budget, said Dominguez, "I am fairly comfortable in predicting that special
operations forces will continue to have unfunded requirements of at least this
magnitude for the foreseeable future."
This fiscal year, about 20 percent of SOCOM's budget, or $650 million, will
be spent on research and new equipment purchases.
Much of the funding is devoted to the command's "flagship programs,"
explained Harry E. Schulte, SOCOM's acquisition executive. These programs are
the CV-22 tiltrotor aircraft, the advanced SEAL delivery system and a submarine
The CV-22 is a special operations variant of the Marine Corps' MV-22 aircraft-which
can take off and land like a helicopter but flies like a turboprop plane. The
CV model is designed to facilitate long-range insertions and extraction missions.
It has a third seat in the cockpit for a flight engineer and 900-gallon internal
fuel tanks that double the MV-22's fuel carrying capacity. It also features
a multimode terrain avoidance/terrain following radar and enhanced electronic
SOCOM plans to buy 50 aircraft from prime contractors Bell Helicopter and Boeing,
based in Philadelphia. Deployment begins in 2004.
By 2005, the command will have invested nearly $800 million in CV-22. That
funding only pays for the modifications to the Marine Corps' version.
The 50 tiltrotors will replace 89 rotary and fixed-wing aircraft-a combination
of MH53J and MH60K helicopters and C-130 planes, explained Brig. Gen. Ed LaFontaine,
USAF, vice commander of Air Force Special Operations Command (AFSOC).
The average age of AFSOC aircraft is 30, he said.
LaFontaine said aviators at the command are anxious to have CV-22s in the fleet.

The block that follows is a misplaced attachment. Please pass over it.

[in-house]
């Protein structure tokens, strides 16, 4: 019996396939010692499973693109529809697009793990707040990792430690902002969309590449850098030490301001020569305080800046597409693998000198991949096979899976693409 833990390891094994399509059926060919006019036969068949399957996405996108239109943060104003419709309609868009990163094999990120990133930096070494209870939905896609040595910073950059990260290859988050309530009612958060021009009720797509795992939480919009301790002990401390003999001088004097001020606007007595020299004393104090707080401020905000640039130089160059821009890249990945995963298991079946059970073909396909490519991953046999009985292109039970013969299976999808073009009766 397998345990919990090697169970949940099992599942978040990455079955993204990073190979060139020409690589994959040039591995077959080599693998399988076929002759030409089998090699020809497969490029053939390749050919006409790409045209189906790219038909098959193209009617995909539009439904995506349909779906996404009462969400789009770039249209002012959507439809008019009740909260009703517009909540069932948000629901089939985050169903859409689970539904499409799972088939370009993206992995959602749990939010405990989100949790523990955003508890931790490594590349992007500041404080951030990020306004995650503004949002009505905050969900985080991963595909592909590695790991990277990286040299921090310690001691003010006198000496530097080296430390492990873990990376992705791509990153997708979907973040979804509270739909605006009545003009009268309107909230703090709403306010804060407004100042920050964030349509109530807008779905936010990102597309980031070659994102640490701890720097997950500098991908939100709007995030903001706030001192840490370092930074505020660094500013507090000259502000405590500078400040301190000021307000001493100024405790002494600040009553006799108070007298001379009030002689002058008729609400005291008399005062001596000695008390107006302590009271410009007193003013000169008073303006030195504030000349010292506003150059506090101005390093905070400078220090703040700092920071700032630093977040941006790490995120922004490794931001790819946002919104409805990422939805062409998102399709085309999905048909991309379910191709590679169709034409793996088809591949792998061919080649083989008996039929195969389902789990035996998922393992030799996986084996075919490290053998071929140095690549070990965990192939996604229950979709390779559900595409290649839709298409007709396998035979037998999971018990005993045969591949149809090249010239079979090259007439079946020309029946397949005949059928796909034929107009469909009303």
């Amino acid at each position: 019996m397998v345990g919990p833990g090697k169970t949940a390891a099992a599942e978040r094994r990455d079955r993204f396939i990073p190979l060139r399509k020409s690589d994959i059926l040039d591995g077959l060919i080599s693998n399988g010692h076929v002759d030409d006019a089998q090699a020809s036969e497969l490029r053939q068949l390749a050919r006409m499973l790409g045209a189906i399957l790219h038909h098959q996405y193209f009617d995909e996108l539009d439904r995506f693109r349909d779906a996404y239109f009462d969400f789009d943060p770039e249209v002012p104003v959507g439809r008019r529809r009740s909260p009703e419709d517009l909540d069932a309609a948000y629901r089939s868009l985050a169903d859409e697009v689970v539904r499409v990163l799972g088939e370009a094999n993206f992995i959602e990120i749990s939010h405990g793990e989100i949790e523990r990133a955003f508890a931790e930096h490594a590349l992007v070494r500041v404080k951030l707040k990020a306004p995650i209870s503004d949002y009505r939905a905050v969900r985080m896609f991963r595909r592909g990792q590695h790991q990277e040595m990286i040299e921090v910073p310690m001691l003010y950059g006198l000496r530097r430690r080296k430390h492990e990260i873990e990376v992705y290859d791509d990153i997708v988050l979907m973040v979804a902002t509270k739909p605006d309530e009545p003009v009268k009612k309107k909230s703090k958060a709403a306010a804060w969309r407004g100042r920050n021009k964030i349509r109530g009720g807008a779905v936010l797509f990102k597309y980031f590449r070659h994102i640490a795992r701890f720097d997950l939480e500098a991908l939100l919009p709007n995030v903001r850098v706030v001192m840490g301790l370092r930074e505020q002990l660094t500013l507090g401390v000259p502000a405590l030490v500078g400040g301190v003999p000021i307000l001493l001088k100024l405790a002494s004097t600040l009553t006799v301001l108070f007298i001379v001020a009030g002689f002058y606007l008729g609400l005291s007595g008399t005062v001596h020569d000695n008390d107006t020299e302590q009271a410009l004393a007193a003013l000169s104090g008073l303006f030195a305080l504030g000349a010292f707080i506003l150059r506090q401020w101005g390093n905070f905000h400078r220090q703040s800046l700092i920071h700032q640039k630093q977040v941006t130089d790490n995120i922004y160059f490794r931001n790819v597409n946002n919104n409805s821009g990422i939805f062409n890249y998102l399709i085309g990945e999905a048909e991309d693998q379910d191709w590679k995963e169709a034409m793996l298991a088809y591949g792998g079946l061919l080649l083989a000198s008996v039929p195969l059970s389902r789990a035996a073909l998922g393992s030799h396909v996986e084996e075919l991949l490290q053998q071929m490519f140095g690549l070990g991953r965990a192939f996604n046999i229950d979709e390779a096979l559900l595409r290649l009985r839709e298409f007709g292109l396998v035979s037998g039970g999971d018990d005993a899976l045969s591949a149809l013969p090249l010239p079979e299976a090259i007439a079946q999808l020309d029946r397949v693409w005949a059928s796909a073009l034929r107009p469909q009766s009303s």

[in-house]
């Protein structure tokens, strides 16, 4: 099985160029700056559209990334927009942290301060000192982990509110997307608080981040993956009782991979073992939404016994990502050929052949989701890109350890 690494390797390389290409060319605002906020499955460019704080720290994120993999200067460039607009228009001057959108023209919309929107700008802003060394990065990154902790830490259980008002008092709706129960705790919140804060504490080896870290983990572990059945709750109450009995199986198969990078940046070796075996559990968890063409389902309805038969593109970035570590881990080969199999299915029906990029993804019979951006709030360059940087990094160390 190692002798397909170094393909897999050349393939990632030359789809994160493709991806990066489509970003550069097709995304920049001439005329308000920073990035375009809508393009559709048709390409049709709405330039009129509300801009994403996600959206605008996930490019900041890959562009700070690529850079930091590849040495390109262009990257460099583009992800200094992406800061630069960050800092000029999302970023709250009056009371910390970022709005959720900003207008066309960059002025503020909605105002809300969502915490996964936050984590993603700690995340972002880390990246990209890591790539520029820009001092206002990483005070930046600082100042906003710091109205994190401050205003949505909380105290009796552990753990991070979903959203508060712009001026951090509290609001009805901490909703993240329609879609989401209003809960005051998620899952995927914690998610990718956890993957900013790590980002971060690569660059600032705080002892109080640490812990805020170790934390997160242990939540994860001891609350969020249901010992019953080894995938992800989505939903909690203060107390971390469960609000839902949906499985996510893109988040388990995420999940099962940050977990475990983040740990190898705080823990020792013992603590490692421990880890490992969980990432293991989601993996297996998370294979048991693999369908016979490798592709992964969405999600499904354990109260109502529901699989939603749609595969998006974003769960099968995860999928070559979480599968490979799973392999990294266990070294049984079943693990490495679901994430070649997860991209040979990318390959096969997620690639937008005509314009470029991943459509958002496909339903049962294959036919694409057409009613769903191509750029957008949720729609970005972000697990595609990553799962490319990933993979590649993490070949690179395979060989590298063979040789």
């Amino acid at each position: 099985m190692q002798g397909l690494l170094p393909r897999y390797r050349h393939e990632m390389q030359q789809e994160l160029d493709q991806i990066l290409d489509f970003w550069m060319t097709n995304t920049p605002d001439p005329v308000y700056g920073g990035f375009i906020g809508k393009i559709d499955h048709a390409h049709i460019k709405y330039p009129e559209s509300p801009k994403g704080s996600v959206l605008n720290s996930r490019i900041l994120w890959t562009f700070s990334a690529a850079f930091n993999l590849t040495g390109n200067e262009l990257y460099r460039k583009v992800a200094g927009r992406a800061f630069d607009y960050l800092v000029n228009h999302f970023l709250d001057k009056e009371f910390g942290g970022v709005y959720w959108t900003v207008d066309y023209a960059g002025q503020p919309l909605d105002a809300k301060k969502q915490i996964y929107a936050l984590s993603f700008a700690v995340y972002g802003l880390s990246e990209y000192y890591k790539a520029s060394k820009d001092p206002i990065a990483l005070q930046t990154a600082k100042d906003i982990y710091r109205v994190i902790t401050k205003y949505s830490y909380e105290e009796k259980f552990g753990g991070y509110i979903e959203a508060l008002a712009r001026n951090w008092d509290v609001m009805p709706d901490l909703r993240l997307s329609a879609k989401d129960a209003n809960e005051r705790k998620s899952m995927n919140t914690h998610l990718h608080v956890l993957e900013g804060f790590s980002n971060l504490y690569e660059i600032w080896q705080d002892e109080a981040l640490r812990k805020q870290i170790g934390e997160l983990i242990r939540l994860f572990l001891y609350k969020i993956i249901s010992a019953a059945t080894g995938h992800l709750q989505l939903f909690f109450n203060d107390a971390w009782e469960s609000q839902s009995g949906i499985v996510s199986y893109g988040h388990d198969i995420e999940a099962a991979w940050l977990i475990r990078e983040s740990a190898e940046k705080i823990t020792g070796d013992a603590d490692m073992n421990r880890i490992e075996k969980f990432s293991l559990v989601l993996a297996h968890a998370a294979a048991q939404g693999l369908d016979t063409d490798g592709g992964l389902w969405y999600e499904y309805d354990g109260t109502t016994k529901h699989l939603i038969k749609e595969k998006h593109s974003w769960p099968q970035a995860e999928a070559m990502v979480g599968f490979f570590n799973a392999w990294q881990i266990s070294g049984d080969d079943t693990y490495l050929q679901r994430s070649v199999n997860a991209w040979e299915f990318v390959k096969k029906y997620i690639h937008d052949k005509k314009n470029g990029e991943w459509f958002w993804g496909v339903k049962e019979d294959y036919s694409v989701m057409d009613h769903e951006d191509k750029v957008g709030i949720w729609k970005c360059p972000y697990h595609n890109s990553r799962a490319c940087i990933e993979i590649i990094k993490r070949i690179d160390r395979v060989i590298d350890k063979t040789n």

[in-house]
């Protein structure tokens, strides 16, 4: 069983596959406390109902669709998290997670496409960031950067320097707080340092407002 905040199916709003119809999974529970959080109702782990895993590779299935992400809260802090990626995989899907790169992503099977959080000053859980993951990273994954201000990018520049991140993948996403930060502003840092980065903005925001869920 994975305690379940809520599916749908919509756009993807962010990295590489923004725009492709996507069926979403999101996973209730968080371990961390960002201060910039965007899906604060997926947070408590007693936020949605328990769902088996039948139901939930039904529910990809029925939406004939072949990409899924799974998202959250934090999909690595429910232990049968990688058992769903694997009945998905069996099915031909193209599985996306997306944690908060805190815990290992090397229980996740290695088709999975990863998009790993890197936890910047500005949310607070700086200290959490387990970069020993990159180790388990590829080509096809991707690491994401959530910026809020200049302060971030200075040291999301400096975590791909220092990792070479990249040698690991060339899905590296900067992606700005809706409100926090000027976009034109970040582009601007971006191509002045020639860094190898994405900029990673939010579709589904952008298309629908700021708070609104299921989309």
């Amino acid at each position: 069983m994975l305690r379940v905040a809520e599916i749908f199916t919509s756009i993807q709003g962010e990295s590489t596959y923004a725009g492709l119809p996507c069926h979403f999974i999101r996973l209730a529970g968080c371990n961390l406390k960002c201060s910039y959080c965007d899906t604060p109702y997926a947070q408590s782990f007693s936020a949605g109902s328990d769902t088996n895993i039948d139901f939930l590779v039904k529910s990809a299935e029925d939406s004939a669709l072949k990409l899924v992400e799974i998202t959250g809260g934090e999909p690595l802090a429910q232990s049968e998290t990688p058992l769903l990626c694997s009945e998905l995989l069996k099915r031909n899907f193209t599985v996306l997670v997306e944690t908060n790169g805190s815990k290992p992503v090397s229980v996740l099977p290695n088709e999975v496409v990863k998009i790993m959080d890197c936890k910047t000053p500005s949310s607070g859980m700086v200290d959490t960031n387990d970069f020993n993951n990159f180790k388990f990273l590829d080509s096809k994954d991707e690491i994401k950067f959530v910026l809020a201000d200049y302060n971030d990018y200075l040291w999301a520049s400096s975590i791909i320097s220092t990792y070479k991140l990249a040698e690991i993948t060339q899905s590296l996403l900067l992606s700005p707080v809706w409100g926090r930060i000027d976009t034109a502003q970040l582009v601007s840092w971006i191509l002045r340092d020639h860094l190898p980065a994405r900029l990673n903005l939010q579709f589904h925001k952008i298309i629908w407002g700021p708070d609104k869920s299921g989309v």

Compared to the MH-53s and the C-130s, he said, the tiltrotor is "way ahead
in capability." He conceded, however, that there are still some aspects
of the aircraft that need further improvement, but "we can't get there
The advanced SEAL delivery system (ASDS) is a battery-powered, clandestine mini-submarine
designed to transport Navy sea-air-land (SEAL) forces in and out of the battle
zone. The idea is to be able to move SEALs in a dry, warm environment. The system's
prime contractor is Northrop Grumman, Annapolis, Maryland. A company spokeswoman
declined to comment on this program.
Under SOCOM's third major modernization project, the command will take advantage
of a Navy program to upgrade Trident submarines to meet SEAL-unique demands.
Schulte explained the boomers offer significant advantages to commandos because
they can carry up to 102 SEALs. The Tridents, which are being retired from their
nuclear mission, still have about 20 years of operational life left. The converted
subs will offer precision fire and land attack capabilities with up to 154 strike
Between 2000 and 2006, SOCOM will invest $519 million to convert four submarines.
Two will be operational in 2003 and the other two in 2004.
But, although the submarines "would be a great asset for SOCOM and the
commander-in-chief would very much like to see it happen, the Trident conversion
program is still a Navy program," said SOCOM spokeswoman Edie Rosenthal
in response to written questions from National Defense.
The submarines will be launching platforms for SEAL delivery vehicles such
"Converted boomers are the answer if you don't want to be detected,"
said David Murphy, a military expert based in Vienna, Virginia. These platforms
are among the quietest currently in existence, he said in an interview. That
is clearly an advantage in covert missions that SEALs likely will conduct, such